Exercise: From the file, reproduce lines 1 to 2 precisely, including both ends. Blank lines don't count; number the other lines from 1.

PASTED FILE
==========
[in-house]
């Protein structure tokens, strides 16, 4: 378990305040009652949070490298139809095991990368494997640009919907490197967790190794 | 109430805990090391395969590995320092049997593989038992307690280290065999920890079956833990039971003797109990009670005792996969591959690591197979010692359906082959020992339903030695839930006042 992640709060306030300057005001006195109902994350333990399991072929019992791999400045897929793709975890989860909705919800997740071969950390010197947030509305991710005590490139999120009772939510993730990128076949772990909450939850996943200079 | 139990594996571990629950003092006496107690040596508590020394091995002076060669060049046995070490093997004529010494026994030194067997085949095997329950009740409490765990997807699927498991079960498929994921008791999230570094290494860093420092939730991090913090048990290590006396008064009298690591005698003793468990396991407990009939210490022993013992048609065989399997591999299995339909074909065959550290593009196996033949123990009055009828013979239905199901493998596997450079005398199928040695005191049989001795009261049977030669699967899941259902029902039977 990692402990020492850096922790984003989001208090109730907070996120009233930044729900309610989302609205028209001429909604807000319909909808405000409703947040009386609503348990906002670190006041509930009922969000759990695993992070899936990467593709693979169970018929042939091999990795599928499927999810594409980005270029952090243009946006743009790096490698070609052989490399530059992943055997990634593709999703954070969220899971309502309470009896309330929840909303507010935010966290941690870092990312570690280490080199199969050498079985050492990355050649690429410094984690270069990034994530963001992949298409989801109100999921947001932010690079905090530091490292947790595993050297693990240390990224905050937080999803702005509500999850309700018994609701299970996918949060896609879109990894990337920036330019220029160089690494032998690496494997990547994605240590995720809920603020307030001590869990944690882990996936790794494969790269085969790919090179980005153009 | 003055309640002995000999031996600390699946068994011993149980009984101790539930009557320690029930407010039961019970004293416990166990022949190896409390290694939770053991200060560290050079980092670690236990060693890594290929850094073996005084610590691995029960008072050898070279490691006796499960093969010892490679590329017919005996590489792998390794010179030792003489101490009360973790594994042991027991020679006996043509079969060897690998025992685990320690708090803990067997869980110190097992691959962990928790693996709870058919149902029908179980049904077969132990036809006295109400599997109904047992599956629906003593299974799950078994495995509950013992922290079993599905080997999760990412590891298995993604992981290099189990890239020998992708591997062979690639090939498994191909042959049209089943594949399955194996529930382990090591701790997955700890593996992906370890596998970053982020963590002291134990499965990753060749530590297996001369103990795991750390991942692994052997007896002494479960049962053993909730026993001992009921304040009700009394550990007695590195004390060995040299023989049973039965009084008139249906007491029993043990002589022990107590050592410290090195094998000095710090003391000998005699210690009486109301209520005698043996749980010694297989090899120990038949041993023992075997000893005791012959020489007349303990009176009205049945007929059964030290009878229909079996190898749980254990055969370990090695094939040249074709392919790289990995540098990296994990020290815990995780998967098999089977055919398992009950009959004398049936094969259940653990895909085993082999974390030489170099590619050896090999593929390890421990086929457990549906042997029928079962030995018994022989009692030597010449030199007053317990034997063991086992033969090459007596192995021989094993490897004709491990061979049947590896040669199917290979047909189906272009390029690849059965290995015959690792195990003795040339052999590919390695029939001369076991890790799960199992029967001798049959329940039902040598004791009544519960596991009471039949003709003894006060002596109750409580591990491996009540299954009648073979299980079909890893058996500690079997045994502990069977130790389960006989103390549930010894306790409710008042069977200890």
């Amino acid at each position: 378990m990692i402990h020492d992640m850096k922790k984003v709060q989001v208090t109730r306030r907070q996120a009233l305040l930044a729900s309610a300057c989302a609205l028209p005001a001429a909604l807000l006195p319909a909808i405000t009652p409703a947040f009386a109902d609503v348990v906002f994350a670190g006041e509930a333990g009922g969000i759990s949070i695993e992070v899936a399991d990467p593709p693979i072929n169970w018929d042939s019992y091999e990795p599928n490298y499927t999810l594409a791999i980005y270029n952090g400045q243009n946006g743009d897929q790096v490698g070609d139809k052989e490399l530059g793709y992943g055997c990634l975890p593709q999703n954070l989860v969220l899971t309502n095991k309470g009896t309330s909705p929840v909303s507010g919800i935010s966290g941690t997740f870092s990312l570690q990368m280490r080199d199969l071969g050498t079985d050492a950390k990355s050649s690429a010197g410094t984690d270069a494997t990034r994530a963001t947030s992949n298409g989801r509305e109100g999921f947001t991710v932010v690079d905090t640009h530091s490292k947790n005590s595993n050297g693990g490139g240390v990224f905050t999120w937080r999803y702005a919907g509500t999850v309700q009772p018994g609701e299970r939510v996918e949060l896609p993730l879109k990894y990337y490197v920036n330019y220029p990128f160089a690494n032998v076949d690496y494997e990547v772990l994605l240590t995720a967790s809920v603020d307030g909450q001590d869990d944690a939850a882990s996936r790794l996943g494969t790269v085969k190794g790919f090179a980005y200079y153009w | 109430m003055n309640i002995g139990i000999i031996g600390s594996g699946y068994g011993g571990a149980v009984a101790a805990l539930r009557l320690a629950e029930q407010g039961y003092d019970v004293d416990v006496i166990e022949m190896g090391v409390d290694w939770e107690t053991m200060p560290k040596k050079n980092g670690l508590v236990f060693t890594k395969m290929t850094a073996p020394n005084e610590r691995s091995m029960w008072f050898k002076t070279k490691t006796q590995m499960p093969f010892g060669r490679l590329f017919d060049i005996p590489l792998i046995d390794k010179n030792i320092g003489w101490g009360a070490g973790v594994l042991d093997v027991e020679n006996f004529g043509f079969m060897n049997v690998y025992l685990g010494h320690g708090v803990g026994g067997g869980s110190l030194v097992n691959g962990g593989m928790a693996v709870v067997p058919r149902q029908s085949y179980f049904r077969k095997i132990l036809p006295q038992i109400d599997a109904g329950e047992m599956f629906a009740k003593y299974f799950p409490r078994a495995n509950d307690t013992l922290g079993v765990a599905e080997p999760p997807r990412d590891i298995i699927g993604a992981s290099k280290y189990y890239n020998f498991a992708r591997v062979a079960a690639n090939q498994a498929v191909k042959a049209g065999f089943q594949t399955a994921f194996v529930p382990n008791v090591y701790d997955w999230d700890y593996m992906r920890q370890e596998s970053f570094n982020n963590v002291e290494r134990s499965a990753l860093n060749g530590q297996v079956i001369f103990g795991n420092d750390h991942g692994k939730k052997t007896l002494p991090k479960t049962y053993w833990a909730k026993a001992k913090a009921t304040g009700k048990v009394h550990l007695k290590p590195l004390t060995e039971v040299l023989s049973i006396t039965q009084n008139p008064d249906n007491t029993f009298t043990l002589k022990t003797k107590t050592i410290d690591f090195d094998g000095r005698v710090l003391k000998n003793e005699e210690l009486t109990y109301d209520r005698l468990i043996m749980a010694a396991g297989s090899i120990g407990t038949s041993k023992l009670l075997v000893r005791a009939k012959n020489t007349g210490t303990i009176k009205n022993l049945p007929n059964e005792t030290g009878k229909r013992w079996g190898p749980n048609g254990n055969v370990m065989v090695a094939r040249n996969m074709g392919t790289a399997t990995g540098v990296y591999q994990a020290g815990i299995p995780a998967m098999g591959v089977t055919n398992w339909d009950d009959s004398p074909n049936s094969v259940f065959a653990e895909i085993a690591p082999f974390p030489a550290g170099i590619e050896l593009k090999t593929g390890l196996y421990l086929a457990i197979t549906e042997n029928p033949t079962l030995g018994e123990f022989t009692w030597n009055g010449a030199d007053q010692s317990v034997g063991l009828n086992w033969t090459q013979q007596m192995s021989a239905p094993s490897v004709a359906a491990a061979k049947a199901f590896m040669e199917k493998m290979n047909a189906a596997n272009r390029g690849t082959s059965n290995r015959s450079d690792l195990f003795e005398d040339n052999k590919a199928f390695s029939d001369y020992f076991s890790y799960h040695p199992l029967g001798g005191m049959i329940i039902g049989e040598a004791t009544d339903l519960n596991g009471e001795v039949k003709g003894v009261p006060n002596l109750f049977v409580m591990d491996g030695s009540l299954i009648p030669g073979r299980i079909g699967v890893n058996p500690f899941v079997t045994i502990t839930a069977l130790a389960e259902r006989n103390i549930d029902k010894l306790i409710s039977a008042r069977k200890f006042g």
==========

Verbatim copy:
[in-house]
């Protein structure tokens, strides 16, 4: 378990305040009652949070490298139809095991990368494997640009919907490197967790190794 | 109430805990090391395969590995320092049997593989038992307690280290065999920890079956833990039971003797109990009670005792996969591959690591197979010692359906082959020992339903030695839930006042 992640709060306030300057005001006195109902994350333990399991072929019992791999400045897929793709975890989860909705919800997740071969950390010197947030509305991710005590490139999120009772939510993730990128076949772990909450939850996943200079 | 139990594996571990629950003092006496107690040596508590020394091995002076060669060049046995070490093997004529010494026994030194067997085949095997329950009740409490765990997807699927498991079960498929994921008791999230570094290494860093420092939730991090913090048990290590006396008064009298690591005698003793468990396991407990009939210490022993013992048609065989399997591999299995339909074909065959550290593009196996033949123990009055009828013979239905199901493998596997450079005398199928040695005191049989001795009261049977030669699967899941259902029902039977 990692402990020492850096922790984003989001208090109730907070996120009233930044729900309610989302609205028209001429909604807000319909909808405000409703947040009386609503348990906002670190006041509930009922969000759990695993992070899936990467593709693979169970018929042939091999990795599928499927999810594409980005270029952090243009946006743009790096490698070609052989490399530059992943055997990634593709999703954070969220899971309502309470009896309330929840909303507010935010966290941690870092990312570690280490080199199969050498079985050492990355050649690429410094984690270069990034994530963001992949298409989801109100999921947001932010690079905090530091490292947790595993050297693990240390990224905050937080999803702005509500999850309700018994609701299970996918949060896609879109990894990337920036330019220029160089690494032998690496494997990547994605240590995720809920603020307030001590869990944690882990996936790794494969790269085969790919090179980005153009 | 003055309640002995000999031996600390699946068994011993149980009984101790539930009557320690029930407010039961019970004293416990166990022949190896409390290694939770053991200060560290050079980092670690236990060693890594290929850094073996005084610590691995029960008072050898070279490691006796499960093969010892490679590329017919005996590489792998390794010179030792003489101490009360973790594994042991027991020679006996043509079969060897690998025992685990320690708090803990067997869980110190097992691959962990928790693996709870058919149902029908179980049904077969132990036809006295109400599997109904047992599956629906003593299974799950078994495995509950013992922290079993599905080997999760990412590891298995993604992981290099189990890239020998992708591997062979690639090939498994191909042959049209089943594949399955194996529930382990090591701790997955700890593996992906370890596998970053982020963590002291134990499965990753060749530590297996001369103990795991750390991942692994052997007896002494479960049962053993909730026993001992009921304040009700009394550990007695590195004390060995040299023989049973039965009084008139249906007491029993043990002589022990107590050592410290090195094998000095710090003391000998005699210690009486109301209520005698043996749980010694297989090899120990038949041993023992075997000893005791012959020489007349303990009176009205049945007929059964030290009878229909079996190898749980254990055969370990090695094939040249074709392919790289990995540098990296994990020290815990995780998967098999089977055919398992009950009959004398049936094969259940653990895909085993082999974390030489170099590619050896090999593929390890421990086929457990549906042997029928079962030995018994022989009692030597010449030199007053317990034997063991086992033969090459007596192995021989094993490897004709491990061979049947590896040669199917290979047909189906272009390029690849059965290995015959690792195990003795040339052999590919390695029939001369076991890790799960199992029967001798049959329940039902040598004791009544519960596991009471039949003709003894006060002596109750409580591990491996009540299954009648073979299980079909890893058996500690079997045994502990069977130790389960006989103390549930010894306790409710008042069977200890």